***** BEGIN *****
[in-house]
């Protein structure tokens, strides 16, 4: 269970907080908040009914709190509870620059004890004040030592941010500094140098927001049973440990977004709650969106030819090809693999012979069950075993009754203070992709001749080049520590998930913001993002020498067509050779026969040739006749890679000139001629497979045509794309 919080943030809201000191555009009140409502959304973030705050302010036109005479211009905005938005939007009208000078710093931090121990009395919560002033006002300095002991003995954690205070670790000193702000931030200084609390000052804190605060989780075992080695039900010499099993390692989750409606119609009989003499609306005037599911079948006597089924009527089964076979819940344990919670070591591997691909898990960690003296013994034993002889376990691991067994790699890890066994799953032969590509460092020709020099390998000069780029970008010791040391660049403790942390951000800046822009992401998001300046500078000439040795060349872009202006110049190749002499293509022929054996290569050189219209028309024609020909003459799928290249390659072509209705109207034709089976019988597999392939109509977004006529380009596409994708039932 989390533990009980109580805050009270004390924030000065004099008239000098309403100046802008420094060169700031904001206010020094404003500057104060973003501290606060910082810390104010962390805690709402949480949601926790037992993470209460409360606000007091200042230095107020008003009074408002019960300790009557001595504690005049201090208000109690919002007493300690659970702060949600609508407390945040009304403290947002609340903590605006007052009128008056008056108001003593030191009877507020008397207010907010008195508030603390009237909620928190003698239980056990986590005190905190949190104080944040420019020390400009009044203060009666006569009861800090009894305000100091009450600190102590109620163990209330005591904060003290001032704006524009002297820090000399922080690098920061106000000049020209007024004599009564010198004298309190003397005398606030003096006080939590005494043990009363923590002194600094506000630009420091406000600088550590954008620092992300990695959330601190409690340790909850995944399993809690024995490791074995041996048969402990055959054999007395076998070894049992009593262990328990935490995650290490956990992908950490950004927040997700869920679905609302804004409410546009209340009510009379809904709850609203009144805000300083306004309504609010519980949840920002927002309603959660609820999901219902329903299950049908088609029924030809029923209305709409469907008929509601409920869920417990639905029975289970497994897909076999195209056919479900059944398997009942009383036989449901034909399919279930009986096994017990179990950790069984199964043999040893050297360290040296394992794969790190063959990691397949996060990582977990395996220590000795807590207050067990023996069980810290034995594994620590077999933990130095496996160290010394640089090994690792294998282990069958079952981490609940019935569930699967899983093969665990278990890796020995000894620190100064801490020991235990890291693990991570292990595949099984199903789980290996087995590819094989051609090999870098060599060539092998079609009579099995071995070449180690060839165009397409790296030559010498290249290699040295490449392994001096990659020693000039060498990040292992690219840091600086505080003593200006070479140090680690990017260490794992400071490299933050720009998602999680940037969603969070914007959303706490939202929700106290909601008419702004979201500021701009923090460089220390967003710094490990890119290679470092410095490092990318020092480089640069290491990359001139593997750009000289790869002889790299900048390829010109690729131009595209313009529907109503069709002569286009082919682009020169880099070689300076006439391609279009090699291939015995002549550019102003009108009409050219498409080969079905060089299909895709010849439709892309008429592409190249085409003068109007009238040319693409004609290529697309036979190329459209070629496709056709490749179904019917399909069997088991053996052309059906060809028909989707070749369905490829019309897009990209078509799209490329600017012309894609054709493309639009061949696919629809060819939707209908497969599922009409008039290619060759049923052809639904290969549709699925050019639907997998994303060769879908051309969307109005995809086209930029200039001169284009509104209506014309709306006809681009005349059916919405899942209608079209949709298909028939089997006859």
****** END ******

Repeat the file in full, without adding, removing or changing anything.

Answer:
[in-house]
């Protein structure tokens, strides 16, 4: 269970907080908040009914709190509870620059004890004040030592941010500094140098927001049973440990977004709650969106030819090809693999012979069950075993009754203070992709001749080049520590998930913001993002020498067509050779026969040739006749890679000139001629497979045509794309 919080943030809201000191555009009140409502959304973030705050302010036109005479211009905005938005939007009208000078710093931090121990009395919560002033006002300095002991003995954690205070670790000193702000931030200084609390000052804190605060989780075992080695039900010499099993390692989750409606119609009989003499609306005037599911079948006597089924009527089964076979819940344990919670070591591997691909898990960690003296013994034993002889376990691991067994790699890890066994799953032969590509460092020709020099390998000069780029970008010791040391660049403790942390951000800046822009992401998001300046500078000439040795060349872009202006110049190749002499293509022929054996290569050189219209028309024609020909003459799928290249390659072509209705109207034709089976019988597999392939109509977004006529380009596409994708039932 989390533990009980109580805050009270004390924030000065004099008239000098309403100046802008420094060169700031904001206010020094404003500057104060973003501290606060910082810390104010962390805690709402949480949601926790037992993470209460409360606000007091200042230095107020008003009074408002019960300790009557001595504690005049201090208000109690919002007493300690659970702060949600609508407390945040009304403290947002609340903590605006007052009128008056008056108001003593030191009877507020008397207010907010008195508030603390009237909620928190003698239980056990986590005190905190949190104080944040420019020390400009009044203060009666006569009861800090009894305000100091009450600190102590109620163990209330005591904060003290001032704006524009002297820090000399922080690098920061106000000049020209007024004599009564010198004298309190003397005398606030003096006080939590005494043990009363923590002194600094506000630009420091406000600088550590954008620092992300990695959330601190409690340790909850995944399993809690024995490791074995041996048969402990055959054999007395076998070894049992009593262990328990935490995650290490956990992908950490950004927040997700869920679905609302804004409410546009209340009510009379809904709850609203009144805000300083306004309504609010519980949840920002927002309603959660609820999901219902329903299950049908088609029924030809029923209305709409469907008929509601409920869920417990639905029975289970497994897909076999195209056919479900059944398997009942009383036989449901034909399919279930009986096994017990179990950790069984199964043999040893050297360290040296394992794969790190063959990691397949996060990582977990395996220590000795807590207050067990023996069980810290034995594994620590077999933990130095496996160290010394640089090994690792294998282990069958079952981490609940019935569930699967899983093969665990278990890796020995000894620190100064801490020991235990890291693990991570292990595949099984199903789980290996087995590819094989051609090999870098060599060539092998079609009579099995071995070449180690060839165009397409790296030559010498290249290699040295490449392994001096990659020693000039060498990040292992690219840091600086505080003593200006070479140090680690990017260490794992400071490299933050720009998602999680940037969603969070914007959303706490939202929700106290909601008419702004979201500021701009923090460089220390967003710094490990890119290679470092410095490092990318020092480089640069290491990359001139593997750009000289790869002889790299900048390829010109690729131009595209313009529907109503069709002569286009082919682009020169880099070689300076006439391609279009090699291939015995002549550019102003009108009409050219498409080969079905060089299909895709010849439709892309008429592409190249085409003068109007009238040319693409004609290529697309036979190329459209070629496709056709490749179904019917399909069997088991053996052309059906060809028909989707070749369905490829019309897009990209078509799209490329600017012309894609054709493309639009061949696919629809060819939707209908497969599922009409008039290619060759049923052809639904290969549709699925050019639907997998994303060769879908051309969307109005995809086209930029200039001169284009509104209506014309709306006809681009005349059916919405899942209608079209949709298909028939089997006859």